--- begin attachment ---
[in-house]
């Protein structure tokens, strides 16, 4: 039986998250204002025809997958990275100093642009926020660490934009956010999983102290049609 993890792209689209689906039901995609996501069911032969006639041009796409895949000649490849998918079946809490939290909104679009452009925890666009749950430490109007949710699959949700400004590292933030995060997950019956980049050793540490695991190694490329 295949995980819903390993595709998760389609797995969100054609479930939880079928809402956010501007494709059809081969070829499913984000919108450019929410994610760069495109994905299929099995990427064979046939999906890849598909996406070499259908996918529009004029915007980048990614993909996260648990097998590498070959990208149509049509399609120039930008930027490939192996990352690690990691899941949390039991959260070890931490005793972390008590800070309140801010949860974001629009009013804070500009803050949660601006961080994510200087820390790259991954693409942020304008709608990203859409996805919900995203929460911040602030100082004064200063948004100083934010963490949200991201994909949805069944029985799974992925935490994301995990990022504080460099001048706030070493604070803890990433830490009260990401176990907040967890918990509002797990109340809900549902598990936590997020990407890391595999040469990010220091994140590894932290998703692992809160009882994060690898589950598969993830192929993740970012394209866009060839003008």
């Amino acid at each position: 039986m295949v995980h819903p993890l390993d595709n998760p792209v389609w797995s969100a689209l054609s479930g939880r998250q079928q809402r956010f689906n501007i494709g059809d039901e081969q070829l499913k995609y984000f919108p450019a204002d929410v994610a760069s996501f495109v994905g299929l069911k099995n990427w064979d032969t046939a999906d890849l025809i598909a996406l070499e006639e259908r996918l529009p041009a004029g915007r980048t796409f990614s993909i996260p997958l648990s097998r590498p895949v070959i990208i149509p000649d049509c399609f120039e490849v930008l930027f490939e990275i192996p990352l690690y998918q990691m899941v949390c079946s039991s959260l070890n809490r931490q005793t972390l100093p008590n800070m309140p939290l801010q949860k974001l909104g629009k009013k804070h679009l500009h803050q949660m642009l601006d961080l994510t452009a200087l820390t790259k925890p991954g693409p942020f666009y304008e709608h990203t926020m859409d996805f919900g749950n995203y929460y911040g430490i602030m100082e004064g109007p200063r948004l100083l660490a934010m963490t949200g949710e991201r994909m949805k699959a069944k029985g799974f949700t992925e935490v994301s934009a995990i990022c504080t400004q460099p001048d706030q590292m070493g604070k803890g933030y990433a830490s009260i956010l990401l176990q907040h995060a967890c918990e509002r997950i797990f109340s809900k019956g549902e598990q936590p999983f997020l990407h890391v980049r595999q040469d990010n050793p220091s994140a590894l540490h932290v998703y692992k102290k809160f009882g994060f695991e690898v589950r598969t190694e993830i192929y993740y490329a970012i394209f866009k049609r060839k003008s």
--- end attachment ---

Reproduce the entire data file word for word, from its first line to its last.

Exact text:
[in-house]
């Protein structure tokens, strides 16, 4: 039986998250204002025809997958990275100093642009926020660490934009956010999983102290049609 993890792209689209689906039901995609996501069911032969006639041009796409895949000649490849998918079946809490939290909104679009452009925890666009749950430490109007949710699959949700400004590292933030995060997950019956980049050793540490695991190694490329 295949995980819903390993595709998760389609797995969100054609479930939880079928809402956010501007494709059809081969070829499913984000919108450019929410994610760069495109994905299929099995990427064979046939999906890849598909996406070499259908996918529009004029915007980048990614993909996260648990097998590498070959990208149509049509399609120039930008930027490939192996990352690690990691899941949390039991959260070890931490005793972390008590800070309140801010949860974001629009009013804070500009803050949660601006961080994510200087820390790259991954693409942020304008709608990203859409996805919900995203929460911040602030100082004064200063948004100083934010963490949200991201994909949805069944029985799974992925935490994301995990990022504080460099001048706030070493604070803890990433830490009260990401176990907040967890918990509002797990109340809900549902598990936590997020990407890391595999040469990010220091994140590894932290998703692992809160009882994060690898589950598969993830192929993740970012394209866009060839003008």
């Amino acid at each position: 039986m295949v995980h819903p993890l390993d595709n998760p792209v389609w797995s969100a689209l054609s479930g939880r998250q079928q809402r956010f689906n501007i494709g059809d039901e081969q070829l499913k995609y984000f919108p450019a204002d929410v994610a760069s996501f495109v994905g299929l069911k099995n990427w064979d032969t046939a999906d890849l025809i598909a996406l070499e006639e259908r996918l529009p041009a004029g915007r980048t796409f990614s993909i996260p997958l648990s097998r590498p895949v070959i990208i149509p000649d049509c399609f120039e490849v930008l930027f490939e990275i192996p990352l690690y998918q990691m899941v949390c079946s039991s959260l070890n809490r931490q005793t972390l100093p008590n800070m309140p939290l801010q949860k974001l909104g629009k009013k804070h679009l500009h803050q949660m642009l601006d961080l994510t452009a200087l820390t790259k925890p991954g693409p942020f666009y304008e709608h990203t926020m859409d996805f919900g749950n995203y929460y911040g430490i602030m100082e004064g109007p200063r948004l100083l660490a934010m963490t949200g949710e991201r994909m949805k699959a069944k029985g799974f949700t992925e935490v994301s934009a995990i990022c504080t400004q460099p001048d706030q590292m070493g604070k803890g933030y990433a830490s009260i956010l990401l176990q907040h995060a967890c918990e509002r997950i797990f109340s809900k019956g549902e598990q936590p999983f997020l990407h890391v980049r595999q040469d990010n050793p220091s994140a590894l540490h932290v998703y692992k102290k809160f009882g994060f695991e690898v589950r598969t190694e993830i192929y993740y490329a970012i394209f866009k049609r060839k003008s």